Marvel Comics: 10 Best Mutant Teams (Who Aren't The X-Men) – Screen Rant

As their population has grown in the years since 1963’s X-Men #1 first introduced the world to mutants, other mutant teams have followed suit.
In their six decades of comics, there have been many different variations of Marvel’s original mutant team, The X-Men. With evolving rosters and varying objectives, no two incarnations of the X-Men are exactly alike, but many of Marvel’s most well-known mutants have claimed membership at some point in the team’s history.
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The X-Men aren’t Marvel’s only mutant team, however. As their population has grown in the years since 1963’s X-Men #1 first introduced the world to mutants, other mutant teams have followed suit. Some have been offshoots of the X-Men’s ever-expanding family. Others have banded together for less noble purposes, or simply as a means of survival.
Before assembling the first version of his Horsemen, the immortal mutant Apocalypse employed a mutant terrorist team called The Alliance Of Evil. After being defeated by the original X-Factor, The Alliance was abandoned by Apocalypse but continued to operate on their own. Unfortunately, they were equally unsuccessful without him. Members Tower, Stinger, and Timeshadow have each subsequently made a handful of fairly unimpressive appearances. The stand-out of the group, however, is Frenzy, who after a long road to redemption has become a valued member of the X-Men, as well as joining S.H.I.E.L.D.’s extraterrestrial response counterpart, S.W.O.R.D. as Earth’s mutant ambassador.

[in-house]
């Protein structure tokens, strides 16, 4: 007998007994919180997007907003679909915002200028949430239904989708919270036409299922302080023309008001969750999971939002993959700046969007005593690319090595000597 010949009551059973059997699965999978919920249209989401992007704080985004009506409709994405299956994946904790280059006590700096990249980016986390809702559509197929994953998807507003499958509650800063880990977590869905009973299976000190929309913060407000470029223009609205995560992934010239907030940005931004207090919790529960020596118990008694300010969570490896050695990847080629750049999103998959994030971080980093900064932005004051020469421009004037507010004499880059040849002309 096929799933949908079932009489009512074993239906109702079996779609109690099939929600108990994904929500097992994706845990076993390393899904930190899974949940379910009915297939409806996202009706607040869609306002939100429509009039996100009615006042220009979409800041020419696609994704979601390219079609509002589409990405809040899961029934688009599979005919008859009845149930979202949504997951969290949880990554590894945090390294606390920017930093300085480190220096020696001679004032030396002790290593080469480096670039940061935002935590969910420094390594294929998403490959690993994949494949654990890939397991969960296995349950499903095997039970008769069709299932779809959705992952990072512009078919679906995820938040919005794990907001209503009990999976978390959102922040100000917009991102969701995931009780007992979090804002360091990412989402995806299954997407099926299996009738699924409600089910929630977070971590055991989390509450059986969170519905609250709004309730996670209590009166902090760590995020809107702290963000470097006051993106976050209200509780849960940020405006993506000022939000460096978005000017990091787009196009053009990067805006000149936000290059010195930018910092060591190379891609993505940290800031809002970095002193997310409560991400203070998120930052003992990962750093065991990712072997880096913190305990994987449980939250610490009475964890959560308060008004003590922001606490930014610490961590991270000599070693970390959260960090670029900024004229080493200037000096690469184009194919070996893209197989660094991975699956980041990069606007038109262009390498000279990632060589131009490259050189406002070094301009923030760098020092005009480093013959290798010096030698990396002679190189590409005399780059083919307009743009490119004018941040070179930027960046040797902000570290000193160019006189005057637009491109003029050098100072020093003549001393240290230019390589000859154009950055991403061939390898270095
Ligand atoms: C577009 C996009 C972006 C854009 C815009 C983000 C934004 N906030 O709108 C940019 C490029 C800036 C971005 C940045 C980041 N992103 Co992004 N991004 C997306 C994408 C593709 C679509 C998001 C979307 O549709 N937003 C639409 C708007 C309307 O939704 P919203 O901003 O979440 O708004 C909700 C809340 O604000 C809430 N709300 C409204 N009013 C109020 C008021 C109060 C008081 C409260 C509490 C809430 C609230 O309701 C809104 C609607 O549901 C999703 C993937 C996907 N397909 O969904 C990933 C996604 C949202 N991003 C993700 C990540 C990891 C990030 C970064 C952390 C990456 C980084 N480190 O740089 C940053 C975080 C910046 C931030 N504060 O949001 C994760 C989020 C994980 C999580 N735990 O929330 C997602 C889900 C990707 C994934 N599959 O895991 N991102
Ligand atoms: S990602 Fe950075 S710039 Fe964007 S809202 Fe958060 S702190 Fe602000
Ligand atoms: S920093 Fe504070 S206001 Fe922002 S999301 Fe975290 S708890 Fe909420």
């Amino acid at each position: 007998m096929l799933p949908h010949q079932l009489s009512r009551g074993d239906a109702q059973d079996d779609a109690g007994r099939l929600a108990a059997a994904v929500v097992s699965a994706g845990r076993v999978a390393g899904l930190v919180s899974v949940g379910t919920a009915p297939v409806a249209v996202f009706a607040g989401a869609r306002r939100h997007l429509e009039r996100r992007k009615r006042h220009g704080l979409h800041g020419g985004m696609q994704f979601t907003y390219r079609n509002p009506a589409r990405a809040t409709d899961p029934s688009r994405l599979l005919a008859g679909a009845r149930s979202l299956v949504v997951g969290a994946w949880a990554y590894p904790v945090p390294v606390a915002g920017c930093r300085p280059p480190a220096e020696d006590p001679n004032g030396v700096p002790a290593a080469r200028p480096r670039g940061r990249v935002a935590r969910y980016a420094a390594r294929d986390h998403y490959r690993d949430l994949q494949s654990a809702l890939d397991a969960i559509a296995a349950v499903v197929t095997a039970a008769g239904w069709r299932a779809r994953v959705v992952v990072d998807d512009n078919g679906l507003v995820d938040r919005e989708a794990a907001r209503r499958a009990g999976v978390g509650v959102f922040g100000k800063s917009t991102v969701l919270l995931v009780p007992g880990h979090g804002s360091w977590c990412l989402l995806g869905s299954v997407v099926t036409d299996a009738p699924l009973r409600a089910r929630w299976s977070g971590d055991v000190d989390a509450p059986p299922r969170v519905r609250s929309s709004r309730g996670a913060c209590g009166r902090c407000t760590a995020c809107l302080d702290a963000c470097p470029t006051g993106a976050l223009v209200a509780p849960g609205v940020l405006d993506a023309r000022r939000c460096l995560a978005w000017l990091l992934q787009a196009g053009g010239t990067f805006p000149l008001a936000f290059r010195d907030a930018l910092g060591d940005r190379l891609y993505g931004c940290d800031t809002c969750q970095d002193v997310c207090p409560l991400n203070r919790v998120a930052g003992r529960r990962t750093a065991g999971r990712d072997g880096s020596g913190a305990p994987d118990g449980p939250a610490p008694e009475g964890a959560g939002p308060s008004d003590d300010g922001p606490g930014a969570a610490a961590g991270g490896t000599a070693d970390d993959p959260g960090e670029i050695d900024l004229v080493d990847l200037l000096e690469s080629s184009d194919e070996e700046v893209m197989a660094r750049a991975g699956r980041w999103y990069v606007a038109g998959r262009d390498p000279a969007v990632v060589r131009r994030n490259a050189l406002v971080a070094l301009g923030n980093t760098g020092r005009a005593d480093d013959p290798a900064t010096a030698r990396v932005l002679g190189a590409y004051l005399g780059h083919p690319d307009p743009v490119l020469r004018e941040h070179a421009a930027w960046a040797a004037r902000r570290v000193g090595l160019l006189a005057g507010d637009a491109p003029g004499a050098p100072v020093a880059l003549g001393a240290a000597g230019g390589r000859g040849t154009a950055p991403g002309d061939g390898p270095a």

While the x’s in their name might imply that they were one of the X-Men’s many offshoots, X-Statix actually has no connection to the famous mutants, other than their attempt to cash in on that association. A fame-obsessed, media-savvy team of reality-tv show “heroes”, the X-Statix’s missions were only a means to sell merchandise and capitalize upon the popularity of mutants following the public reveal of the Xavier Institute.
With a shockingly high mortality rate, the team had a frequently rotating roster of members, including the acid-sweating Anarchist and the teleporting U-Go Girl. A satirical send-up of celebrity culture, X-Statix brought a fresh approach to Marvel’s mutant books while also lampooning many established superhero tropes before the series ended, appropriately, with the deaths of the entire team.
A group of mutants fanatically devoted to the teachings of Magneto, the most dedicated of The Acolytes all but worshipped the master of magnetism as a mutant messiah. Unbeknownst to Magneto, however, one of his original Acolytes, Fabian Cortez, had ulterior motives. Orchestrating the deaths of the rest of the group, along with the seeming demise of Magneto himself, Cortez then organized a second group, leading them in a campaign of mutant superiority while situating Magneto as a martyr. Magneto’s eventual return would divide the Acolytes into rival factions, but his persuasiveness as an alternative to the uphill mission of the X-Men would gradually lure some of Xavier’s students to his cause, including former New Mutants Skids and Rusty Collins, as well as long-time X-Man Colossus.